Children in Nebraska’s foster care system are some of the most vulnerable in the State. They can’t always live like other kids and that can lead to some risky behavior.
When kids feel different. They might reach out for some type of connection. Sometimes that puts children in the path of dangers like sex trafficking. Nebraska’s working to fix that in the big picture.
Kayla Bailey was a foster child.
“I fought every day in school. Just to be treated like everybody else,” she said.
“I had foster families [on the border in Western Nebraska] that would go out of town for shopping trips or take their family out to eat, but I couldn’t cross state borders without prior permission, so the foster kids had to stay home and eat sandwiches,” explained Amy Peters, also a former foster child.
It’s differences like that testifiers at the Capitol Thursday said makes foster children feel different.
Parents want their kids to live like any other.
“My son wasn’t able to go to a friend’s funeral because it wasn’t allowed in the system. It caused him to feel even worse,” said Andrea Evans, whose children were in foster homes.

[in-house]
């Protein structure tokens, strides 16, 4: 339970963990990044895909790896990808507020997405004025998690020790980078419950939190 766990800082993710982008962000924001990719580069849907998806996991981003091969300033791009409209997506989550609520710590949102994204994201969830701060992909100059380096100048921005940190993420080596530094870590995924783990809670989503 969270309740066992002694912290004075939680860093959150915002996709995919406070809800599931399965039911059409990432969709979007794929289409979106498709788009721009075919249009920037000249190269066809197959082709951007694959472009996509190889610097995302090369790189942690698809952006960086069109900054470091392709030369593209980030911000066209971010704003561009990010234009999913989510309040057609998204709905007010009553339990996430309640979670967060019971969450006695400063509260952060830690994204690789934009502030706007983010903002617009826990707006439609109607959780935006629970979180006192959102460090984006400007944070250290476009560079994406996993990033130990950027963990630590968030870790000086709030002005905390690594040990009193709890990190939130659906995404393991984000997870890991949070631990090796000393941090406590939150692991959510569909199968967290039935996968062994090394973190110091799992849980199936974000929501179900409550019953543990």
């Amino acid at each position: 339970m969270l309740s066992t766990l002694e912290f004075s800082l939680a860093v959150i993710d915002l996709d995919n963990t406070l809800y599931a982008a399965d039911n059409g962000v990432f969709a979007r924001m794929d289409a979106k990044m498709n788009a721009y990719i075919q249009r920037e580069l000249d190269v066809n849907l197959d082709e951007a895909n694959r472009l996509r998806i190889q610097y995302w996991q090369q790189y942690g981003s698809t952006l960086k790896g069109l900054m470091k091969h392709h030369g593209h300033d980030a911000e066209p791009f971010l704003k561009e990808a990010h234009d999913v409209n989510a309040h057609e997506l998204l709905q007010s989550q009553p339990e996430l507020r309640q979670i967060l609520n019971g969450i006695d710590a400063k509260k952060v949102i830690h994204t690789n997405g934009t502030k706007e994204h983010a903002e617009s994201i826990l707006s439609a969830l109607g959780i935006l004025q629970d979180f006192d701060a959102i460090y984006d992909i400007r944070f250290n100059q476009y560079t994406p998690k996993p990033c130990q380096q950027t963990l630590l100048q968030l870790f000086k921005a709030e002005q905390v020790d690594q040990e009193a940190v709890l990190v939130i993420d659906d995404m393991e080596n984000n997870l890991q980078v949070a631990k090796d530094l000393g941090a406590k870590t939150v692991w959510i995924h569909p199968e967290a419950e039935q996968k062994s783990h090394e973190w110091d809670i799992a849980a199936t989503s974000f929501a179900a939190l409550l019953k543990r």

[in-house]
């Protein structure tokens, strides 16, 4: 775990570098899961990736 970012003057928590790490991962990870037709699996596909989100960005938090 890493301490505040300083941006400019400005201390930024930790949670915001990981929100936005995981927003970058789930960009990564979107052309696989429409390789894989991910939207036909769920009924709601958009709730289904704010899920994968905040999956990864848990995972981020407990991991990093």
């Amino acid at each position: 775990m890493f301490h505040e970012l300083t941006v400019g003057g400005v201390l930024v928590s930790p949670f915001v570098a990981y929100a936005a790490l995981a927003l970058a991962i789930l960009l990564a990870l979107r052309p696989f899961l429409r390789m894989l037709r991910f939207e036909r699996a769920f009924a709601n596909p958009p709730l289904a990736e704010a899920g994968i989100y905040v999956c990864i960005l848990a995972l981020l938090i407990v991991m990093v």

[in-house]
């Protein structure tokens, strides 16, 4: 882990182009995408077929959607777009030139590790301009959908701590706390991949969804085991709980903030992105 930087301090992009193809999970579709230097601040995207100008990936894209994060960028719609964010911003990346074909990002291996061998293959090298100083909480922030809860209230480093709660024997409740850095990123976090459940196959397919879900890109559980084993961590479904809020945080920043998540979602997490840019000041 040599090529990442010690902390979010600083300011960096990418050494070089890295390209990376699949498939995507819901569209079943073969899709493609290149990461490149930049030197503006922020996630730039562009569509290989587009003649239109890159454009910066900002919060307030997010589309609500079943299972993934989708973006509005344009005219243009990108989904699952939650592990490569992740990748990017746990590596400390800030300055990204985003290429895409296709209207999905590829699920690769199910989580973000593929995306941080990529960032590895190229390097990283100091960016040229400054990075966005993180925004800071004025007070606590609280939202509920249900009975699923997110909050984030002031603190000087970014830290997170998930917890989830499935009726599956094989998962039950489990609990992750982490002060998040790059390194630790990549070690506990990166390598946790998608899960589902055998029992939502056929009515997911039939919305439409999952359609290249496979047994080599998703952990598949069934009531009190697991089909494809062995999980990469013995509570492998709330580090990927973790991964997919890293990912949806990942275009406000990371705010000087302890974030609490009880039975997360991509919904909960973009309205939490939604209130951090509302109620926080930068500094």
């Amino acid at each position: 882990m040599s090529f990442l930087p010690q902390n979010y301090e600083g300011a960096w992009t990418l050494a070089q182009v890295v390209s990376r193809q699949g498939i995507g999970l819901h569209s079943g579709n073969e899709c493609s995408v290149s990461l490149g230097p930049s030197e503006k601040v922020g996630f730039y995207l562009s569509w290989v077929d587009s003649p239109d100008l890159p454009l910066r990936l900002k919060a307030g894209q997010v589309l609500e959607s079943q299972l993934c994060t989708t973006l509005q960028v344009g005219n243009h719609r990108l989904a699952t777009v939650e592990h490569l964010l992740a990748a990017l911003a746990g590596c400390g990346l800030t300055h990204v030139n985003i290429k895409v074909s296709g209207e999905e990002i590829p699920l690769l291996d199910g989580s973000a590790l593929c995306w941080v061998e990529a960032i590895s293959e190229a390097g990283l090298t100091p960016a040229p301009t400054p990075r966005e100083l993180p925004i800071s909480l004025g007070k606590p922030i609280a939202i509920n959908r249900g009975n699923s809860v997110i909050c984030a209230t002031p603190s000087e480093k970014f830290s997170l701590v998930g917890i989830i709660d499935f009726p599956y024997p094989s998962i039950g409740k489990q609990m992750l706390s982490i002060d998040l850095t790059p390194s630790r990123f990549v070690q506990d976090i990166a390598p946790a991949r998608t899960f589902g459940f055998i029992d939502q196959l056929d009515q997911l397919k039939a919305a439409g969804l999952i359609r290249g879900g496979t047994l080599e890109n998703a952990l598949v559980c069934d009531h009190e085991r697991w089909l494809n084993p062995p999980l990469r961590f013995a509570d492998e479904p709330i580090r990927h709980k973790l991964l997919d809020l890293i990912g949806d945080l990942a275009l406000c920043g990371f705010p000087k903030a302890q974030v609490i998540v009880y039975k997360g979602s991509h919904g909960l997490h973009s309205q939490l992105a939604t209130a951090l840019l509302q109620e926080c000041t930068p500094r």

Many testifiers want the principles in the federal Strengthening Families Act to reflect in Nebraska law to protect kids like Andrea Evans’ son.
“He got a knife and was crying, breaking down and he wanted to harm himself. Took off running out of the house,” said Evans.
Some in the hearing said risky behavior like that could be minimized by allowing families freedom to help foster youth participate in normal activities.
If they don’t, Evans said the children may seek out other connections.
“They’ll go on the internet and reach out for something that may seem normal to them,” said Evans “which can put them at risk.”
Foster parents want to give their children normal lives, but the rules make activities like birthday parties and sleepovers more difficult.
“If I only get a week’s notice, I can’t get everyone in the house background checked,” explained Jude Dean, a foster parent. “And to tell a little girl she can’t stay overnight is frustrating. In fact, one time I almost had a mother convinced to move her party to my house so we wouldn’t have to go through all that.”
The DHHS has eased background check standards based on the federal law that went into effect in September.
Parents and former foster children said updates in the foster system could ease that pressure.
Now the legislature will take what it heard today along with other pieces and figure out what needs to go into state law.
“You’re seeing the Attorney General’s work on sex trafficking, Sen. Morfeld has an LR on sex trafficking. I honed in pretty much on the normalcy part of foster care. So, really, I think we’ll all sit down and take a look at what’s needed for the legislative session,” said Lincoln Senator Kathy Campbell.